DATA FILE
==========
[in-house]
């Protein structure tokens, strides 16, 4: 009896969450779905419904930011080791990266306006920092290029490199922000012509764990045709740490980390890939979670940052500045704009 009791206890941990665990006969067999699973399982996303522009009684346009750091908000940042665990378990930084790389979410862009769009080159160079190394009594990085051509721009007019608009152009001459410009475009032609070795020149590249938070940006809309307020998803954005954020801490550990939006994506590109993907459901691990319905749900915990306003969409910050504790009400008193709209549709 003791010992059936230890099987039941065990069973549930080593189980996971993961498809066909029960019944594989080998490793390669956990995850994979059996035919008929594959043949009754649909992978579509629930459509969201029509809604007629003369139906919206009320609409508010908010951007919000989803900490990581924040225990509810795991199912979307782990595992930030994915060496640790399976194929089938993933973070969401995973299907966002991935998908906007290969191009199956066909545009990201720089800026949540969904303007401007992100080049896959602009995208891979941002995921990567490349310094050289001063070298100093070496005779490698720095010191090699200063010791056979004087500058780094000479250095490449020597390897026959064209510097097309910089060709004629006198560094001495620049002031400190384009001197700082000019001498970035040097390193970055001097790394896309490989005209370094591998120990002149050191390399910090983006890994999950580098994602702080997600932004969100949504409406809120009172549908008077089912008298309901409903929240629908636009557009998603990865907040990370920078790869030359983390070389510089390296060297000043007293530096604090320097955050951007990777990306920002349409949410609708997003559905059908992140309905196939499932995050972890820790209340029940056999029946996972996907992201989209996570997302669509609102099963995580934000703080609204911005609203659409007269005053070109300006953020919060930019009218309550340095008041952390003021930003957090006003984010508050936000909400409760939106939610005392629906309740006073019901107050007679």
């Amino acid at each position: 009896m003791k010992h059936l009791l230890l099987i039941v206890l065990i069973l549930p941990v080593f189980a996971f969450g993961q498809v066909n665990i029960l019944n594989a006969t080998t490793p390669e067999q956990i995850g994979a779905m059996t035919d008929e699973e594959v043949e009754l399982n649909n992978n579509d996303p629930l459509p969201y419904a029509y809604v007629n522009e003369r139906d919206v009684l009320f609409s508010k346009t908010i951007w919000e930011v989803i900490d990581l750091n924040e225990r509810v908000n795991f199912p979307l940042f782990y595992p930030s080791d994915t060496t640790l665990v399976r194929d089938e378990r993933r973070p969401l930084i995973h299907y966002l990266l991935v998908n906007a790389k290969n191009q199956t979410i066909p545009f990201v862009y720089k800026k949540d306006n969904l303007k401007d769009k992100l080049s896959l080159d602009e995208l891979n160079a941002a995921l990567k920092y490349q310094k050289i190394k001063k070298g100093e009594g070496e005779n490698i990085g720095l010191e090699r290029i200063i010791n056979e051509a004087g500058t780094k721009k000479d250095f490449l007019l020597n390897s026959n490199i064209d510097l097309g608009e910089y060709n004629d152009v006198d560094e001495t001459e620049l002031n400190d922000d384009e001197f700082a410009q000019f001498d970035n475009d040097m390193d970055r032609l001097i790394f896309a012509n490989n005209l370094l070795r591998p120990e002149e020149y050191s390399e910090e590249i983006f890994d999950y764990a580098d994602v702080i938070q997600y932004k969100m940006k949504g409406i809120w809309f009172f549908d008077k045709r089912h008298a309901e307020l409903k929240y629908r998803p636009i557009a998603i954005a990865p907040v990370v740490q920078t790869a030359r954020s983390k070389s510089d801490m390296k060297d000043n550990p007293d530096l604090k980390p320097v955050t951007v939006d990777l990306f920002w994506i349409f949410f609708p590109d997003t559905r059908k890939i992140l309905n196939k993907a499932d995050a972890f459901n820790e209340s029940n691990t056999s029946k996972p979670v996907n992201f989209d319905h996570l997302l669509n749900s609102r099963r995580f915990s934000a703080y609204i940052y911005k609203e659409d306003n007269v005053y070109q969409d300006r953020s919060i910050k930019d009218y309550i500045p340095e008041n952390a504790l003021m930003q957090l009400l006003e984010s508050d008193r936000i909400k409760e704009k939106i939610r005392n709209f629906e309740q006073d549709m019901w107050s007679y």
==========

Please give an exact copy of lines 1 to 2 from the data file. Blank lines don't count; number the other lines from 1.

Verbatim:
[in-house]
């Protein structure tokens, strides 16, 4: 009896969450779905419904930011080791990266306006920092290029490199922000012509764990045709740490980390890939979670940052500045704009 009791206890941990665990006969067999699973399982996303522009009684346009750091908000940042665990378990930084790389979410862009769009080159160079190394009594990085051509721009007019608009152009001459410009475009032609070795020149590249938070940006809309307020998803954005954020801490550990939006994506590109993907459901691990319905749900915990306003969409910050504790009400008193709209549709 003791010992059936230890099987039941065990069973549930080593189980996971993961498809066909029960019944594989080998490793390669956990995850994979059996035919008929594959043949009754649909992978579509629930459509969201029509809604007629003369139906919206009320609409508010908010951007919000989803900490990581924040225990509810795991199912979307782990595992930030994915060496640790399976194929089938993933973070969401995973299907966002991935998908906007290969191009199956066909545009990201720089800026949540969904303007401007992100080049896959602009995208891979941002995921990567490349310094050289001063070298100093070496005779490698720095010191090699200063010791056979004087500058780094000479250095490449020597390897026959064209510097097309910089060709004629006198560094001495620049002031400190384009001197700082000019001498970035040097390193970055001097790394896309490989005209370094591998120990002149050191390399910090983006890994999950580098994602702080997600932004969100949504409406809120009172549908008077089912008298309901409903929240629908636009557009998603990865907040990370920078790869030359983390070389510089390296060297000043007293530096604090320097955050951007990777990306920002349409949410609708997003559905059908992140309905196939499932995050972890820790209340029940056999029946996972996907992201989209996570997302669509609102099963995580934000703080609204911005609203659409007269005053070109300006953020919060930019009218309550340095008041952390003021930003957090006003984010508050936000909400409760939106939610005392629906309740006073019901107050007679």